MPOX (Formerly called Monkeypox)

MPox is a rare virus that is spread mostly through close, intimate contact with someone who has MPox. As a result, almost everyone has some risk for developing this infection. 

While the risk for contracting the disease for the general public is low — it is still important for the Binghamton University community to know how MPox is spread, what its symptoms are, how to reduce personal risk and steps to take if you are experiencing symptoms.

How is MPox spread?

MPox spreads through close, physical contact between people. This includes:

  • Direct contact with MPox sores, scabs, rashes or body fluids.
  • Exposure to respiratory secretions during prolonged face-to-face contact or during intimate physical contact, such as kissing, cuddling or sexual activities. For more information on sexual health and monkeypox, see this CDC fact sheet.
  • Touching items (such as clothing or linens) that previously touched an infectious rash or body fluids.
  • Pregnant people can spread the virus to their fetus through the placenta.

Symptoms of MPox

  • The incubation period is 3–17 days, during which there may be no symptoms.
  • Fever, headache, muscle aches, backaches, swollen lymph glands, chills and exhaustion may occur, though not always. These symptoms may occur before the rash or as it develops.
  • A rash or rashes that can look like pimples or blisters that appear on the face, inside the mouth and on other parts of the body like the hands, feet, chest, genitals or anus (the rash goes through different stages before healing completely).

The illness typically lasts two to four weeks. Sometimes, people get a rash first followed by other symptoms. Others only experience a rash. The disease is contagious from the onset of symptoms or rash until the scabs of the rash have dried up and fallen off and the skin is healing well underneath.

How to reduce your risk

  • If you think you are at risk for MPox, get vaccinated. Learn more about vaccination.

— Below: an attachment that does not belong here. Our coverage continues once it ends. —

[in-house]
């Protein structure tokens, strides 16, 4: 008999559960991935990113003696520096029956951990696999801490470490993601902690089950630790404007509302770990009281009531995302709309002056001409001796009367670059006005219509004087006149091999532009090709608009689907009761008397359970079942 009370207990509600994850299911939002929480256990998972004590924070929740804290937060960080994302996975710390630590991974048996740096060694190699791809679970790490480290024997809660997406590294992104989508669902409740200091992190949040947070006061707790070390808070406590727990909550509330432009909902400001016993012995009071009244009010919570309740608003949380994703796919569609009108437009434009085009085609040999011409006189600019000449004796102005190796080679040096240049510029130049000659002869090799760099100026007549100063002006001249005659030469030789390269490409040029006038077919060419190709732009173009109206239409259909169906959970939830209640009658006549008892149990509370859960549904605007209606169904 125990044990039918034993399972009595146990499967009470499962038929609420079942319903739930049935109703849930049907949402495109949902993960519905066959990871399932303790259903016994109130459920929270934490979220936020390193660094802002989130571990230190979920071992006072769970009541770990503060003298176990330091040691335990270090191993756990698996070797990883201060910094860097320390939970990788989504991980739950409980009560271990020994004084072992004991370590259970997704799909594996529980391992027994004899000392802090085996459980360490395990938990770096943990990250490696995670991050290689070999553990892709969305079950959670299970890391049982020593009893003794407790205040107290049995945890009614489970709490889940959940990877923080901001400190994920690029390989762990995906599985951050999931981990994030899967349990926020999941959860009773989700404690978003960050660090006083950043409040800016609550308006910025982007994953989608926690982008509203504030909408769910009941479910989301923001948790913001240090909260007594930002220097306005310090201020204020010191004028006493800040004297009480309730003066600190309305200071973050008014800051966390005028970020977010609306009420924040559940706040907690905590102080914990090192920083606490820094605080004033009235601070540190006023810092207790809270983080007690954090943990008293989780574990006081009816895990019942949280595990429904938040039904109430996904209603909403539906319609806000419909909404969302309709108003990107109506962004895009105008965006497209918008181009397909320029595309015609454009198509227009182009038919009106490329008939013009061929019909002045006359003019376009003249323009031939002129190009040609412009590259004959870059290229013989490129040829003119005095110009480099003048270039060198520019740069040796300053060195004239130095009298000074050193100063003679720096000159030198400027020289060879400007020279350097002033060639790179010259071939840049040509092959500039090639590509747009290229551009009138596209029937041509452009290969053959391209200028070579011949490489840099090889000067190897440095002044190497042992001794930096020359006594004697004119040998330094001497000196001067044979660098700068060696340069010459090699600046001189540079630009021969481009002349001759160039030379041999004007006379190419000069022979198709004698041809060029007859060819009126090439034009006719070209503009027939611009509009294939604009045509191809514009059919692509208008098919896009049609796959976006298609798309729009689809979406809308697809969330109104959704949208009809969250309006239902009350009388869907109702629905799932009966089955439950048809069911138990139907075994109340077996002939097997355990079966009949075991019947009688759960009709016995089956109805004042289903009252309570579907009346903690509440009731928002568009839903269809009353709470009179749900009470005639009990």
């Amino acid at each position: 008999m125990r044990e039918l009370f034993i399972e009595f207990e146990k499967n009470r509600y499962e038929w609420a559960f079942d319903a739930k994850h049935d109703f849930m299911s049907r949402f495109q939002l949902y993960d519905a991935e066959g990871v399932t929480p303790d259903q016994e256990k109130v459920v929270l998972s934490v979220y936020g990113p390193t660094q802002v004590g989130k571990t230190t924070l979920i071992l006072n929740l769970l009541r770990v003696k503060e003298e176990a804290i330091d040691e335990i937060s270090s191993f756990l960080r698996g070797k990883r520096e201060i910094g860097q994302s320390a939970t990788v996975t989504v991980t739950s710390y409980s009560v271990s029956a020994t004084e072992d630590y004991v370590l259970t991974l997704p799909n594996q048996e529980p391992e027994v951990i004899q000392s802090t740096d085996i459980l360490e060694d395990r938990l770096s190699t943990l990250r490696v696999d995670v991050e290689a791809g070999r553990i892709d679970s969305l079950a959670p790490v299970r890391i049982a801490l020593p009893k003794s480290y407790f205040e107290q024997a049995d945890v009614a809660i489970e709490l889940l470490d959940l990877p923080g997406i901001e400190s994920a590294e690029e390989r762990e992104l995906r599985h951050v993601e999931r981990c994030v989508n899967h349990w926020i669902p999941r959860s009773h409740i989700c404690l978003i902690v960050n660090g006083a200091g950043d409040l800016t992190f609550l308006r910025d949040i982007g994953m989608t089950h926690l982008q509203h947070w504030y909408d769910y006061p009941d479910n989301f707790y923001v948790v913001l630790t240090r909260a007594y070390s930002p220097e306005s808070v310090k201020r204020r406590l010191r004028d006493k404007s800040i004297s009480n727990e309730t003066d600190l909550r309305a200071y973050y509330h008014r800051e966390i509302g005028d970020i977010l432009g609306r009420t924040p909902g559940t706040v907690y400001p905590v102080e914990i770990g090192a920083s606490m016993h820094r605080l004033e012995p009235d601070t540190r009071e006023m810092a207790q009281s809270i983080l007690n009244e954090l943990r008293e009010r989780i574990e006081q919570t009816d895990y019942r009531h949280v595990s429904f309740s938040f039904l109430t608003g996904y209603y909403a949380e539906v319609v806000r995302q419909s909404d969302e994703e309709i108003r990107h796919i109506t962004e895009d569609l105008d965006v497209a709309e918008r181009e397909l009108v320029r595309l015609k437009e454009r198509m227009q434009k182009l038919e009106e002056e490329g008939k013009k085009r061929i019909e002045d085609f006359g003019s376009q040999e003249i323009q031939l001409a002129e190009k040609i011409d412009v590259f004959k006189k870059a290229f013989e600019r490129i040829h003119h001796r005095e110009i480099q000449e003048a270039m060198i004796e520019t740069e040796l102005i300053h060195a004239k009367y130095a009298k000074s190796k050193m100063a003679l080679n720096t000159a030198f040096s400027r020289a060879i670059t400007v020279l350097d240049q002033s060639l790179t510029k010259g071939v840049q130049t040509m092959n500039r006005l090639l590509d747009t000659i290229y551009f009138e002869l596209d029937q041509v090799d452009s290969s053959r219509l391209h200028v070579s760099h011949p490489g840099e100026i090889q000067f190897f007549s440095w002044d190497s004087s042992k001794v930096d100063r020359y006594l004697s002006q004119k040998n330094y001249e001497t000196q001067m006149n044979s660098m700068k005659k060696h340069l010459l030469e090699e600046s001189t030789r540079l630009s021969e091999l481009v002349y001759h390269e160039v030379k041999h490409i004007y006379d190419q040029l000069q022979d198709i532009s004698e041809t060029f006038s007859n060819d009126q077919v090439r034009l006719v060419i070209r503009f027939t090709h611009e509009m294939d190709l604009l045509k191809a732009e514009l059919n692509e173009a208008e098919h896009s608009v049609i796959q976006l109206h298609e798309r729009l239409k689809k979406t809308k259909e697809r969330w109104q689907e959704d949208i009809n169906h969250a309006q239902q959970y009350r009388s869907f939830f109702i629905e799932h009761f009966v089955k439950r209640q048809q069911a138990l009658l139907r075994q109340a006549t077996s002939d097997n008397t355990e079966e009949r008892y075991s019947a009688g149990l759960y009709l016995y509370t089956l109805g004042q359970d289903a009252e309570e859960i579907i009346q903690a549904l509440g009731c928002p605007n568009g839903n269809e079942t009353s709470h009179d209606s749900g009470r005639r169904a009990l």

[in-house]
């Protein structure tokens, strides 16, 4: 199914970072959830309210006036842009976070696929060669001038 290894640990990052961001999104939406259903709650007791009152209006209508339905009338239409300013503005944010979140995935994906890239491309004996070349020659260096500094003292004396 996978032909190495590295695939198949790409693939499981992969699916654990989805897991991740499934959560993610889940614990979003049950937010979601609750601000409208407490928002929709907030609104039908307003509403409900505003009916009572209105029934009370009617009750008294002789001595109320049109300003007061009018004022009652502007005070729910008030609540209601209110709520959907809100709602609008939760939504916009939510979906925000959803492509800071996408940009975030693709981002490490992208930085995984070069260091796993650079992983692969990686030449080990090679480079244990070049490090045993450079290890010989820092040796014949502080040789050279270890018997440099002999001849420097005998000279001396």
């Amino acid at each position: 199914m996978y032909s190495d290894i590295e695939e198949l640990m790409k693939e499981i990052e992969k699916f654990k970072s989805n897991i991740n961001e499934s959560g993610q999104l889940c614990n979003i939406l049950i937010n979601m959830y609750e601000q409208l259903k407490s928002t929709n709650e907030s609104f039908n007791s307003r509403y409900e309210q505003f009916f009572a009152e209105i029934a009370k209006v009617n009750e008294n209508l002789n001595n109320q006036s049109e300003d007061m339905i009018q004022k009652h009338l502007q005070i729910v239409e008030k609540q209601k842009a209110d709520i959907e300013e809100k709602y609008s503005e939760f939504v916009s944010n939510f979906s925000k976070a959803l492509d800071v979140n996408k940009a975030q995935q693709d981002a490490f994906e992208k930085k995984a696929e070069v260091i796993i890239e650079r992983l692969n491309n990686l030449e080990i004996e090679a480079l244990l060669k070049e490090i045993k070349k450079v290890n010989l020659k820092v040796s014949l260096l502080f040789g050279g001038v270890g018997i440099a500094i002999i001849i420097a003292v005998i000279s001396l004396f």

• Limit the number of people with whom you have intimate contact.
  • Avoid close face-to-face and skin-to-skin contact with someone who has a MPox-like rash or other symptoms.
  • Ask potential sexual partner(s) whether they have a rash or other symptoms consistent with MPox and, if so, delay sex until they are evaluated by a healthcare provider.

If you are concerned you may be experiencing symptoms, a healthcare provider can perform a risk assessment and identify the appropriate steps to take. Students can make an appointment at Decker Student Health Services Center through the patient portal at or at any local urgent care facility.

Any residential student who tests positive for MPox must report their positive test to the Decker Student Health Services Center. To report a result from a test not administered at Decker Student Health Services Center, students must send a confidential Secure Message to the medical director, Richard E. Moose, MD, using the health services patient portal immediately after receiving the positive result. They should also be prepared to upload a copy of their test report to confirm the infection.  

For more information:

Centers for Disease Control and Prevention

New York State Department of Health